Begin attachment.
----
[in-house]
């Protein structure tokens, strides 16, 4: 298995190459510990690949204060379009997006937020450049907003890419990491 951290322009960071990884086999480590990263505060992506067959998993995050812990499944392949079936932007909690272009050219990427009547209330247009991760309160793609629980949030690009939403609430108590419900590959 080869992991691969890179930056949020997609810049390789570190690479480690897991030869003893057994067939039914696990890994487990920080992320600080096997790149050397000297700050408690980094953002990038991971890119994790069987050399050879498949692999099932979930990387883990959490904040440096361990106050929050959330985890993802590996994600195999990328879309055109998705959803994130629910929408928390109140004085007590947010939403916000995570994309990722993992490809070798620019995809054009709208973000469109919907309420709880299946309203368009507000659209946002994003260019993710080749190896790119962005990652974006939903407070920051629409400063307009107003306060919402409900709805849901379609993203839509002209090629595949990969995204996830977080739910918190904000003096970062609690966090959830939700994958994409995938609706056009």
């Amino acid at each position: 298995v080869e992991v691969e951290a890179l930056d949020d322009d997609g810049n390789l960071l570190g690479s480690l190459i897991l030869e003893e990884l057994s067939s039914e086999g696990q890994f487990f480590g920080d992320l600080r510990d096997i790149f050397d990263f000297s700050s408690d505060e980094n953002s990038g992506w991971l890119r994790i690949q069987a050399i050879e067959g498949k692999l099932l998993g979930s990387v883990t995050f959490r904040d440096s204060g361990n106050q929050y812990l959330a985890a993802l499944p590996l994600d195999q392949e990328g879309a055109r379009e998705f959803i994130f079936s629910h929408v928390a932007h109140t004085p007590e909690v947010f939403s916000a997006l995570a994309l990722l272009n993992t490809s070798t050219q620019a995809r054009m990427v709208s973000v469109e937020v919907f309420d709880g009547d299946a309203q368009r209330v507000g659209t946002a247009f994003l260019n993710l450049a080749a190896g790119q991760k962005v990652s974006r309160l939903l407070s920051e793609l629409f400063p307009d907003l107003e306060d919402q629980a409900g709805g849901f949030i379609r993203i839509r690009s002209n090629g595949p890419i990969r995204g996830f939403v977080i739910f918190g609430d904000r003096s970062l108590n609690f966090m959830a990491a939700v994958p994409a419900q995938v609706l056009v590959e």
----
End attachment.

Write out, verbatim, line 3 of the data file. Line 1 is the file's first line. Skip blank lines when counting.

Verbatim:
């Amino acid at each position: 298995v080869e992991v691969e951290a890179l930056d949020d322009d997609g810049n390789l960071l570190g690479s480690l190459i897991l030869e003893e990884l057994s067939s039914e086999g696990q890994f487990f480590g920080d992320l600080r510990d096997i790149f050397d990263f000297s700050s408690d505060e980094n953002s990038g992506w991971l890119r994790i690949q069987a050399i050879e067959g498949k692999l099932l998993g979930s990387v883990t995050f959490r904040d440096s204060g361990n106050q929050y812990l959330a985890a993802l499944p590996l994600d195999q392949e990328g879309a055109r379009e998705f959803i994130f079936s629910h929408v928390a932007h109140t004085p007590e909690v947010f939403s916000a997006l995570a994309l990722l272009n993992t490809s070798t050219q620019a995809r054009m990427v709208s973000v469109e937020v919907f309420d709880g009547d299946a309203q368009r209330v507000g659209t946002a247009f994003l260019n993710l450049a080749a190896g790119q991760k962005v990652s974006r309160l939903l407070s920051e793609l629409f400063p307009d907003l107003e306060d919402q629980a409900g709805g849901f949030i379609r993203i839509r690009s002209n090629g595949p890419i990969r995204g996830f939403v977080i739910f918190g609430d904000r003096s970062l108590n609690f966090m959830a990491a939700v994958p994409a419900q995938v609706l056009v590959e």